TexasEscapes.com Texas Escapes Online Magazine: Travel and History
Columns: History, Humor, Topical and Opinion
Over 1600 Texas Towns & Ghost Towns
NEW : : TEXAS TOWNS : : GHOST TOWNS : : FEATURES : : COLUMNS : : ARCHITECTURE : : IMAGES : : SITE MAP
HOME
SEARCH SITE
ARCHIVES
RESERVATIONS
Texas Hotels
Hotels
Cars
Air
Cruises
 
  Texas : Features : Columns : All Things Historical

That Old Steer

by Archie P. McDonald, PhD
Archie McDonald, PhD
That byline above should have read "and Curtis Tunnell" because everything I know about that old steer came from Curtis' article in the East Texas Historical Journal, Vol., XXXVIII, Fall 2000, pp. 68-71. I provide that citation in case you want to read about it in the colorful language of Buster Moore, who told it to Curtis.

Some of you might remember Curtis from his nearly two decades as director of the Texas Historical Commission. In this case he was engaged in oral history collection when he interviewed Moore, a real, old-time cowman with stuff on his boots and salt in his language. This version will attempt to preserve the favor without the sodium.

According to Buster, he was drinking coffee in the Texan Cafe in Huntsville when "Old Man Al C______" [Curtis preferred to protect the guilty and the innocent with names, other than Moore], asked him what he would charge to bring in an old wild steer. Moore said he would do it for $35, but "C_____ had married an S_______ and they're real tight," so he left.

When a flood came, C_____ sent others to fetch the steer, but they only succeeded in chasing it into the water, followed by other stock, so again he asked Moore what he would charge to catch it. "$50," was the reply. C______ asked why the price was higher, and was told that the previous bid had come before the task was made more difficult.

C _____ said he would not pay that much but he did agree to sell the steer to Moore for $100. Moore handed him a $100 bill and the next day went down in the bottoms, caught the steer, hauled him to the abattoir, and sold him for $385. He also asked the slaughterer to save the steer's massive head.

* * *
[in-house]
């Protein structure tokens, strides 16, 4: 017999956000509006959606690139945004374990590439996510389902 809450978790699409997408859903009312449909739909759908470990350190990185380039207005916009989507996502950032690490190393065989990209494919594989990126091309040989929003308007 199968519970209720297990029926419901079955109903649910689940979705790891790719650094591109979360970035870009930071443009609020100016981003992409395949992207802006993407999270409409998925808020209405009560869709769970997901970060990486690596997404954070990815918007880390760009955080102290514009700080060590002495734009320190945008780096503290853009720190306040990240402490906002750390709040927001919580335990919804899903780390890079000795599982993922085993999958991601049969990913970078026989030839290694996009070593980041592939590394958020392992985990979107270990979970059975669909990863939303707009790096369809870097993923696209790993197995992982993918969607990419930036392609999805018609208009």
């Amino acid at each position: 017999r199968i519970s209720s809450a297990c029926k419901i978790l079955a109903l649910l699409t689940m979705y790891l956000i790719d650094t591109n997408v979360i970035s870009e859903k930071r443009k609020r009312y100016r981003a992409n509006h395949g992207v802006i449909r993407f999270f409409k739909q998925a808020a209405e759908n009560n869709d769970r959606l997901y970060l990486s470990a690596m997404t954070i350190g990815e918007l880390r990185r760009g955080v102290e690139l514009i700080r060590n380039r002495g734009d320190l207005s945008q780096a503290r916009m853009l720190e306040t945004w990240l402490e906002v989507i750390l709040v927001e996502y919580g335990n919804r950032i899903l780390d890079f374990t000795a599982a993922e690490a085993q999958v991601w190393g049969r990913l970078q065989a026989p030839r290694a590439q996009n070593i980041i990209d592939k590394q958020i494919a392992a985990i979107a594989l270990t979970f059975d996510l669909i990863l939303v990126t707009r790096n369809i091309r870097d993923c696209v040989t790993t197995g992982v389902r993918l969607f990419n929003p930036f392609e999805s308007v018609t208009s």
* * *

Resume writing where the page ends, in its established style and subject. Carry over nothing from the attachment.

Back in the cafe, C_____ asked Moore what the sale of the steer had brought, and screamed "My Lord Almighty!" when he heard the figure. Moore asked why he had not hired him to catch it for the original $35. C______: "That was just too much money." Then he offered to buy the steer's head as a souvenir for his son, and Moore received back the same $100 bill with which he had bought the steer the day before. A few years later when Moore asked about the old steer's head, C_____ said his son really didn't care anything about it so he was going to will it to Moore when he died. After the funeral, Moore called on the widow and asked her about the steer's head--and she paid him $35 to haul it off.

There are several things to ponder about his story, but I leave such cogitation to the reader -- except to say "thank you" to Moore, Tunnell, and that old steer for a wonderful story. I think it is about as true as it ought to be.
All Things Historical
June 24-30 , 2001
Published by permission.
(Archie P. McDonald is Director of the East Texas Historical Association and author or editor of over 20 books on Texas)

More East Texas


Bob Bowman's East Texas
A timely gift for any East Texan. Sample a little of East Texas here, a little there--and come away with a good helping of stories you might not know if you didnít read this book.
Order Here
 
TEXAS TOWN LIST | TEXAS GHOST TOWNS | TEXAS COUNTIES
Texas Hill Country | East Texas | Central Texas North | Central Texas South |
West Texas | Texas Panhandle | South Texas | Texas Gulf Coast
TRIPS | STATES PARKS | RIVERS | LAKES | DRIVES | MAPS

TEXAS FEATURES
Ghosts | People | Historic Trees | Cemeteries | Small Town Sagas | WWII |
History | Black History | Rooms with a Past | Music | Animals | Books | MEXICO
COLUMNS : History, Humor, Topical and Opinion

TEXAS ARCHITECTURE | IMAGES
Courthouses | Jails | Churches | Gas Stations | Schoolhouses | Bridges | Theaters |
Monuments/Statues | Depots | Water Towers | Post Offices | Grain Elevators |
Lodges | Museums | Stores | Banks | Gargoyles | Corner Stones | Pitted Dates |
Drive-by Architecture | Old Neon | Murals | Signs | Ghost Signs | Then and Now
Vintage Photos

TRAVEL RESERVATIONS | USA

Privacy Statement | Disclaimer | Recommend Us
Contributors | Staff | Contact TE
TEXAS ESCAPES ONLINE MAGAZINE
Website Content Copyright ©1998-2007. Texas Escapes - Blueprints For Travel, LLC. All Rights Reserved
This page last modified: February 9, 2007